Arts and culture reign in the Kulturforum, located in the Tiergarten section of Berlin not far from Potsdamer Platz and home to numerous museums, concert venues, and galleries.
The idea for a “culture forum” came about after World War II, when the city’s art collections were split up between the eastern and western sectors of Berlin. East Berlin had the historic Museum Island as its cultural center.
West Berlin decided to create a new center to house its cultural institutions and art collections: the Kulturforum. Architect Hans Bernhard Scharoun devised the plans for the forum. The location chosen for the forum was the Tiergarten district, at the time a barren wasteland ripe for development.
The institutions that make up the Kulturforum
The first building to be erected was the Philharmonie (Philharmonic Hall), opened in 1963 and home to the Berlin Philharmonic Orchestra. Scharoun’s unique Expressionist building has been described on the outside as a sort of “nomad tent”, but the interior boasts some of the finest acoustics in the world. This concert hall seats more than two thousand and boasts a central stage, unusual for an orchestral venue.
New National Gallery
The most lauded building of the Kulturforum however is the Neue Nationalgalerie (New National Gallery), which opened in 1968. Dubbed “the temple of light and glass”, this glass box was designed by Mies van der Rohe in his characteristic style and houses a fine collection of twentieth-century European painting and sculpture. The nucleus of the collection consists of German expressionist art. Outside is a small sculpture garden with works from the twentieth century.
Museum of Musical Instruments
The Musikinstrumentenmuseum (Museum of Musical Instruments), opened in 1984 on the Kulturforum with a collection that was first created in 1888.
The museum holds an extensive collection of European musical instruments – big and small – from the sixteenth to the twenty-first centuries. The star attraction is a massive 1929 Wurlitzer organ that was built to accompany silent movies. Other notable instruments include a flute played by King Frederick the Great and a glass harmonica invented by Ben Franklin. The museum is situated on Ben-Gurion-Straße, across the Sony Center.
Museum of Applied Arts
The Kunstgewerbemuseum (Museum of Applied Arts) opened here one year later in a modern building designed by Rolf Gutbrod. The collection encompasses precious objects ranging from medieval crosses over Renaissance and Baroque silver and ceramics to twentieth-century appliances.
Highlights include the so-called Guelph Treasure, precious reliquaries from the Middle Ages; the Neuwieder Kabinett, a richly decorated cabinet from 1779; and a huge silver buffet, one of a few surviving pieces from the Berlin city palace.
The star of the Kulturforum is undoubtedly the Gemäldegalerie (Picture Gallery), which opened in 1998 and reunited a fabulous collection of European paintings that was separated during the Cold War. The collection spans an era from the thirteenth to the eighteenth centuries and is arranged chronologically.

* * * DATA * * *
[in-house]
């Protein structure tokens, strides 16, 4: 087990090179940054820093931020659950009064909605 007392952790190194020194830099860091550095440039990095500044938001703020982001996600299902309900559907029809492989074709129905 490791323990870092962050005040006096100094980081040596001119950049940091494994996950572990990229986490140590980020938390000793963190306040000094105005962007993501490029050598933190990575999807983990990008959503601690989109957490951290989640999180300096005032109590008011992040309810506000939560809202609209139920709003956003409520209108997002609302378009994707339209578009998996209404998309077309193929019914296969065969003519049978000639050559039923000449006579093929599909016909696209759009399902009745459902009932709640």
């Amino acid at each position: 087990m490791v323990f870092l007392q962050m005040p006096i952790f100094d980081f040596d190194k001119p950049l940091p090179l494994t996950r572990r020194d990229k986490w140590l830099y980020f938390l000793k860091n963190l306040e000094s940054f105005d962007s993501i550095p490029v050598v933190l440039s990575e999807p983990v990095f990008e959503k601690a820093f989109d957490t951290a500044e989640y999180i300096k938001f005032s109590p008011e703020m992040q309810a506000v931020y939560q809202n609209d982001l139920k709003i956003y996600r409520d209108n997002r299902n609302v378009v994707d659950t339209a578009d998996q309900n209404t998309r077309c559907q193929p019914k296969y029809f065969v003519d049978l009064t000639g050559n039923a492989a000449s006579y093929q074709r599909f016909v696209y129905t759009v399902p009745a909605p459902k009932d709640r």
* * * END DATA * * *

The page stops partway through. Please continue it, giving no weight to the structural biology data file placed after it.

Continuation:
(Lucas Cranach the Elder)
The museum owns many top works from Europe’s finest masters. Naturally all the famous German painters are represented, including Albrecht Altdorfer (known for his landscapes), Holbein the Younger (portraits), Lucas Cranach the Elder (Fountain of Youth) and Albrecht Dürer (portrait of Hieronymus Holzschuher).
But other regions are also well represented. There are works from the Flemish masters Rogier Van der Weyden (Maria-altar), Pieter Bruegel the Elder (Netherlandish Proverbs) and Peter Paul Rubens (Madonna and Child). The Italian section includes works from Botticelli (Madonna with Saints), Caravaggio (Cupid Victorious) and Antonio da Correggio (Leda with the Swan). Other highlights include Rembrandt’s ‘Man in the Golden Helmet’, Frans Hals’s portrait of the ‘Witch of Haarlem’ and portraits by Thomas Gainsborough.
Graphic Arts Museum
The modern building that houses the Gemäldegalerie is also home to the Kupferstichkabinett (Graphic Arts Museum), which holds a collection of European hand-illustrated books, manuscripts, drawings and engravings, particularly from the Middle Ages and Renaissance era. Some were produced by illustrious names such as Dürer, Rembrandt and Botticelli, who created the illustrations for Dante’s Divine Comedy.
The Kulturforum boasts many more cultural institutions. One of the oldest is the Neue Staatsbibliothek (State Library), which was built between 1967 and 1978. Another library, the Kunstbibliothek (art library) arrived during the expansion of the Kulturforum in the 1990s.
The Kammermusiksaal (Hall of Chamber Music) opened in the 1980s near the Philharmonie to provide a more intimate concert venue. Another building completed that same decade was the Wissenschaftszentrum (Science Center), which opened in 1988.
St. Matthew’s Church
Standing somewhat forlorn in the middle of the Kulturforum is the nineteenth-century Matthäuskirche (St. Matthew’s Church). Now surrounded by modern cultural buildings, the church reminds us that the site of the Kulturforum was once a respectable residential neighborhood. The neighborhood was completely flattened during the war; the church is the only historic building that was restored.
The Italianesque brick church was originally built between 1844 and 1846 after a design by Friedrich August Stüler and Herbert Wentzel. Albert Speer intended to move the building to Spandau to make way for his ambitious urban renovation project dubbed ‘Germania’. The outbreak of the Second World War interrupted his plans but the church was severely damaged by allied bombing. It was reconstructed between 1956 and 1960 but unfortunately the interior is only a shadow of its former self. You can climb the tower to get a panoramic view over the Kulturforum.